20. The complex series of rules evolved at common law over the preceding century to decide on recognition of foreign decrees of dissolution have been replaced by a simpler statutory Code that deals both with judicial divorces and forms of dissolution pronounced in countries which do not use a purely judicial process. Statutory reform gives English effect to the 1970 Hague Convention on the Recognition of Divorces and Legal Separations agreed following the 1968 Hague Conference on Private International Law. In respect of non judicial overseas divorces, the process of statutory simplification has not been straightforward and involved two successive statutes in 1971 and 1986 the latter based on but not fully adopting a 1984 Law Commission Report.    

21. The 1971 and 1986 Acts both afford recognition to divorces obtained by Judicial or other proceedings a phrase imported directly from Article 1 of the 1970 Convention which provides: The present Convention shall apply to the recognition in one Contracting State of divorces and legal separations obtained in another Contracting State which follow judicial or other proceedings and which are legally effective there.

22. The core phrase judicial or other proceedings is not defined in the Convention or in the 1971 and 1986 Acts: the recommendation of the 1984 Law Commission Report  to do so not followed in the latter case.

23. As Dicey observes at [18-098], the phrase has given rise to considerable difficulty further complicated by deployment of the term proceedings in s2 of the 1971 Act and the repealed s16  of the 1973 Domicile and Matrimonial Proceedings Act. Cumming-Bruce LJ said in Chaudhary (below) that the ordinary or natural meaning or meanings of the word proceedings are so general and imprecise that dictionary definitions do not assist. It may be that the root of the problem is the intrinsic difficulty of requiring  judicial consideration of Islamic law concepts via the provisions of an English statute and judicial jurisdiction. Or, as Hughes J said in El-Fadl,  the clear cut dichotomy between a bare Talaq and another single form of Talaq does not necessarily exist (in the jurisdiction in which it may have been obtained) so that the law of the country in question and the particular process undertaken must be examined from case to case to answer what is a question of English law.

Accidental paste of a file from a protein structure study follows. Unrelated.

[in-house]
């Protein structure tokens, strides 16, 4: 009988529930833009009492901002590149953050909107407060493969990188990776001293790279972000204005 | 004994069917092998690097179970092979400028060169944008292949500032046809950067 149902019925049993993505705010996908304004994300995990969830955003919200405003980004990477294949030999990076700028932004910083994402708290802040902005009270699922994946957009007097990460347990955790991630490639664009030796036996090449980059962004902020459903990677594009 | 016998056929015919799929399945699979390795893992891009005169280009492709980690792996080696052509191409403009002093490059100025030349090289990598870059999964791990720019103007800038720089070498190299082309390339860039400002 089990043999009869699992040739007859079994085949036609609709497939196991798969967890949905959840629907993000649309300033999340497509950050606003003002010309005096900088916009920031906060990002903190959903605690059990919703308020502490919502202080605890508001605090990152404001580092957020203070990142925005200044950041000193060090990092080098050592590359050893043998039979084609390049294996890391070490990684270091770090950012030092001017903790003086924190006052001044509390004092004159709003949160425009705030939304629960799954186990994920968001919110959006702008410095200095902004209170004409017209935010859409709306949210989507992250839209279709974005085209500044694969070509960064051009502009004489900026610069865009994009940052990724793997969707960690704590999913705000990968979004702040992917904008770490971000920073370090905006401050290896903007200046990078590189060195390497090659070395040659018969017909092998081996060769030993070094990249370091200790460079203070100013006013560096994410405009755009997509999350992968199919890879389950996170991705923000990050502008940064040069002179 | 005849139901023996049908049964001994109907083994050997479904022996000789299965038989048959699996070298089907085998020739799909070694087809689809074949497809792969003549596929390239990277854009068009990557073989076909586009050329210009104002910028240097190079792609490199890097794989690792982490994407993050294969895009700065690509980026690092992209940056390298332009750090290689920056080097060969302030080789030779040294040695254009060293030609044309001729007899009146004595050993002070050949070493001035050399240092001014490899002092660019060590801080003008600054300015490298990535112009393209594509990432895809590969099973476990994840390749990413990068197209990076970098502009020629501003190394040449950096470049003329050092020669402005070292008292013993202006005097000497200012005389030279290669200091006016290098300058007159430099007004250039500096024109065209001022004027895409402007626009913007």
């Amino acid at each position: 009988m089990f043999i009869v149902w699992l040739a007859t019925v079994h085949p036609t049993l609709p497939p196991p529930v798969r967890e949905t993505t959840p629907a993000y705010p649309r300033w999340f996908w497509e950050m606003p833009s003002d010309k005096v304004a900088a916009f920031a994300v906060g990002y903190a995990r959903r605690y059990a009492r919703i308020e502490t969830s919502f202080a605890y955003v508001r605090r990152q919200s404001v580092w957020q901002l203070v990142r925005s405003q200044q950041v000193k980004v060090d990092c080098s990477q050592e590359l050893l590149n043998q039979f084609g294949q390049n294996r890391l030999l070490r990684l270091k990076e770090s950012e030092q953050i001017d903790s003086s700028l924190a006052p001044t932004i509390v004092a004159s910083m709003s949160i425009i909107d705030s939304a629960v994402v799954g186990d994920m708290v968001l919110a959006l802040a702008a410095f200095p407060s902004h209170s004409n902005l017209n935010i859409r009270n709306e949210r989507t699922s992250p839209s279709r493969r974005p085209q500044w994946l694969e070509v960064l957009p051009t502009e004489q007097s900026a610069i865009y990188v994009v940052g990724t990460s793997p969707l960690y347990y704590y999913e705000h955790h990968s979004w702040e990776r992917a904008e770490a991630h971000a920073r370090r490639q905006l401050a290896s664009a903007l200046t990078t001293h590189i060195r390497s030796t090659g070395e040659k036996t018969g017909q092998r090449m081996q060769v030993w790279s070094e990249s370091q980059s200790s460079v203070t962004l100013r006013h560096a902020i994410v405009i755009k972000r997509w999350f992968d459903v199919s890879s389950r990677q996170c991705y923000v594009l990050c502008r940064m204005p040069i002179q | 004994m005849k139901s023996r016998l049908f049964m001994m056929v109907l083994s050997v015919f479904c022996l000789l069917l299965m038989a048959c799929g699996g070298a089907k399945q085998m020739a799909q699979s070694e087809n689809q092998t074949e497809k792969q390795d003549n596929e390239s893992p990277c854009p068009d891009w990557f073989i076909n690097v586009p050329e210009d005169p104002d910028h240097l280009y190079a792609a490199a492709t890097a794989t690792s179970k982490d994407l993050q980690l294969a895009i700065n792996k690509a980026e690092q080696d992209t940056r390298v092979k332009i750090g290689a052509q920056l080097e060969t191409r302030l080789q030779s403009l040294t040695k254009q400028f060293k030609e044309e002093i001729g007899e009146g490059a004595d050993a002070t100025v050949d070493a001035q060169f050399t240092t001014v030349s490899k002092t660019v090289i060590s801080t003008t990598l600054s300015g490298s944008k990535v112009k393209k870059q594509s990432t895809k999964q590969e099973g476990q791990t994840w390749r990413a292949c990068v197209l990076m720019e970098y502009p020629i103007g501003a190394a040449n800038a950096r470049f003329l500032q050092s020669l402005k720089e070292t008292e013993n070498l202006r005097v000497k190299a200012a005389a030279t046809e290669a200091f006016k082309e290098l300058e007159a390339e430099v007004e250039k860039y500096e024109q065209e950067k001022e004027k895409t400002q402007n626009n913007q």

24. The scope of other proceedings has been considered by appellate Courts in two leading cases.

25. Quazi [1980] AC 744 was concerned with recognition of a Talaq pronounced in Pakistan in accordance with the 1961 Muslim Family Ordinance whose provisions are summarised above as well as the efficacy of a consensual Khula pronounced in Thailand 2 years before. The wife contended both processes depended for their efficacy on the acts of the parties and so were incapable of recognition under the 1971 Act. She lost before Wood J, succeeded in the Court of Appeal and lost again in the House of Lords.

26. However, the speeches did not adopt a uniform analysis. In the analysis of Lord Diplock at p809, the framework of compulsory registration backed by penal sanctions and the fact that without performance of the Regulations the Talaq did not take effect amounted to proceedings.